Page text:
Algae in Skincare: The Basics

Different forms of marine ingredients have been used in hair and skin care for their inherent moisturizing, healing and strengthening properties since ancient times. Recent ingredient trends continue to focus on recognizable, natural raw material stories in recent years, putting algae and other marine-based ingredients in the perfect position to be a reliable story for brands to tell through their products.

marine seaweed and algae stories in skincare

Marine-Focused Skincare, Left to Right: La Mer The Moisturizing Soft Cream, The Seaweed Bath Co Body Wash, Dr Dennis Gross Hyaluronic Marine Oil-Free Moisture Cushion, True Botanicals Pure Radiance Oil, Mario Badescu Seaweed Night Cream, Bobbi Brown Remedies Calming Algae Complex

Algae in Skincare

Many skincare brands have used marine ingredients as their featured ingredients for years, but consumers may not understand the specificities about algae and the benefits that the many different varieties of algae can bring to a skincare product or bar soap.

What is Algae?

seaweedAlgae (singular alga) is the name for a large and diverse group of photosynthetic eukatryotic organisms. Algae have many different types of lifecycles and can range in size from microscopic species to giant kelp that are hundreds of feet in length.¹

Most algae are aquatic and autotrophic, and their cells have features that are not found in plants or animals. In their natural environment, they are oxygen producers and serve as food for most other aquatic life forms.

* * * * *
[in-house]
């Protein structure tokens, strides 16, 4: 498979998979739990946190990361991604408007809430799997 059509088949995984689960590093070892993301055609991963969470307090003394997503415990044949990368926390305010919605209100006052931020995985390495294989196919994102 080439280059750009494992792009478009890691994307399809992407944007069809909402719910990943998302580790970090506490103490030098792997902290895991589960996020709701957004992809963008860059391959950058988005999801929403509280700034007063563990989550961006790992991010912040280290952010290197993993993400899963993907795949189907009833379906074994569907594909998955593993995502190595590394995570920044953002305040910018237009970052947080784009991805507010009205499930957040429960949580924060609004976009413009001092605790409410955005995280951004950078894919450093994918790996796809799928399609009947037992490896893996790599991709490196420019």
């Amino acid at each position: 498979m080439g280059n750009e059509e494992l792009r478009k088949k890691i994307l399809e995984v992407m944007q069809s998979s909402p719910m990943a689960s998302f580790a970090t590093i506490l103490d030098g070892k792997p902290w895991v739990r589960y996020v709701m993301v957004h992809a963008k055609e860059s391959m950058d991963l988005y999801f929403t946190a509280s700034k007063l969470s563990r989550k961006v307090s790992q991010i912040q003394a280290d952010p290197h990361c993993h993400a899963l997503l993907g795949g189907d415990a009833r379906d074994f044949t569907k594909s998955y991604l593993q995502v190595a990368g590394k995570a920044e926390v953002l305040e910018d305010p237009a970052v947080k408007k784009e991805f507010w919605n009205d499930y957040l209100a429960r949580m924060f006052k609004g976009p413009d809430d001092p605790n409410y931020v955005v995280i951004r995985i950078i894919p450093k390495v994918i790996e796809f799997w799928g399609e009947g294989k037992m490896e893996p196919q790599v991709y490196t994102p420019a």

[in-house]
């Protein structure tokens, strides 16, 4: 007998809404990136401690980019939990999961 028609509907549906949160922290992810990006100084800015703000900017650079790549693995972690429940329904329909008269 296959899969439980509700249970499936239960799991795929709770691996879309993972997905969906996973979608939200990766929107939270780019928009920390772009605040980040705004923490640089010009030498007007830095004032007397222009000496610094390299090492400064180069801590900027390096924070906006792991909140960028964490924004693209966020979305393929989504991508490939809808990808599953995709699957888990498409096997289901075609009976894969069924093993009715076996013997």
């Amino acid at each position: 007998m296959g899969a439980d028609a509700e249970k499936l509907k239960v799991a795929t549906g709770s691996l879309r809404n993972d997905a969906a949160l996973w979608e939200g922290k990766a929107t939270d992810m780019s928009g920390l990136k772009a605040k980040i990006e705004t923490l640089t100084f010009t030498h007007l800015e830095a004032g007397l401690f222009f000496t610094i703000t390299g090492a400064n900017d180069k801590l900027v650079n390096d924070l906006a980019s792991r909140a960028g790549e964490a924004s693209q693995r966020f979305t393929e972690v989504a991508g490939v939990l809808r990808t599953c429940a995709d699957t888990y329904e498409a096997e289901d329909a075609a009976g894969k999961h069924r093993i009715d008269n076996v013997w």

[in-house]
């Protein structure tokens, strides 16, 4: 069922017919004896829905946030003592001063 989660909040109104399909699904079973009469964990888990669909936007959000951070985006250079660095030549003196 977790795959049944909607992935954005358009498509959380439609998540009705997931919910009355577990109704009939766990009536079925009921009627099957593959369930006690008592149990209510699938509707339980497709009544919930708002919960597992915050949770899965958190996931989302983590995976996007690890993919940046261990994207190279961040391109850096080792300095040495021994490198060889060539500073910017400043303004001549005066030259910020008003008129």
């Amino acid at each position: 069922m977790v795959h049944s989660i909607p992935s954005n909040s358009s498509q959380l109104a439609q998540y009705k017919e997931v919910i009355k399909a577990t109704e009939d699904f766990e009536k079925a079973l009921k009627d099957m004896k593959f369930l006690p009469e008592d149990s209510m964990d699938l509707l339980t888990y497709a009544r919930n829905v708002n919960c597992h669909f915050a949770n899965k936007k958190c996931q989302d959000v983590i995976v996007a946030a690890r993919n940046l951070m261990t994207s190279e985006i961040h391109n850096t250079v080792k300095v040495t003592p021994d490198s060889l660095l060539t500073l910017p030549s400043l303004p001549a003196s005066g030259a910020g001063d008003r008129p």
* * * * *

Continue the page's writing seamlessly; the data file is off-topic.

In the early 1800s, scientists started to classify algae into distinct categories based on color, such as red, brown and green. Each class of algae shares a common set of pigment types that sets it apart from other groups.² Today, this family includes more than 20,000 different known species.³

Algae in Skincare

Algae are nourishing additions to many skincare formulations, and they can also function as natural thickening agents and water-binding agents. 

Certain forms of algae, such as carrageenan or Irish Moss, are rich in proteins, sugars, Vitamins B1 and A, iron, sodium, calcium, copper, magnesium, sodium and phosphorous. These are all beneficial for skin health and healing and some have emollient and soothing properties, as well.

Algae are antioxidants, which is possibly its most valuable characteristic in skincare. These organisms help protect the skin from most signs of aging as well as pollution.

Yellow Quartz BarAgar is derived from algae and can actually be used to create glitter-like film technology that is edible and biodegradable. The Twincraft PIT Crew featured agar-derived edible glitter in its Lux Bar program

The opportunities to use different forms of algae in bar soap and skincare are endless. Our Innovation Team used kelp and brown algae too add nourishing benefits, natural exfoliation, as well as unique visual aesthetics to our Oceanic Algae 2-in-1 Bar.

To learn more about the potential in developing skincare and bar soap products featuring algae in different forms, please contact our Sales Team.

CONTACT OUR SALES TEAM

Sources: ¹,² https://www.britannica.com/science/algae  | ³,⁴,https://www.paulaschoice.com/ingredient-dictionary/antioxidants/algae.html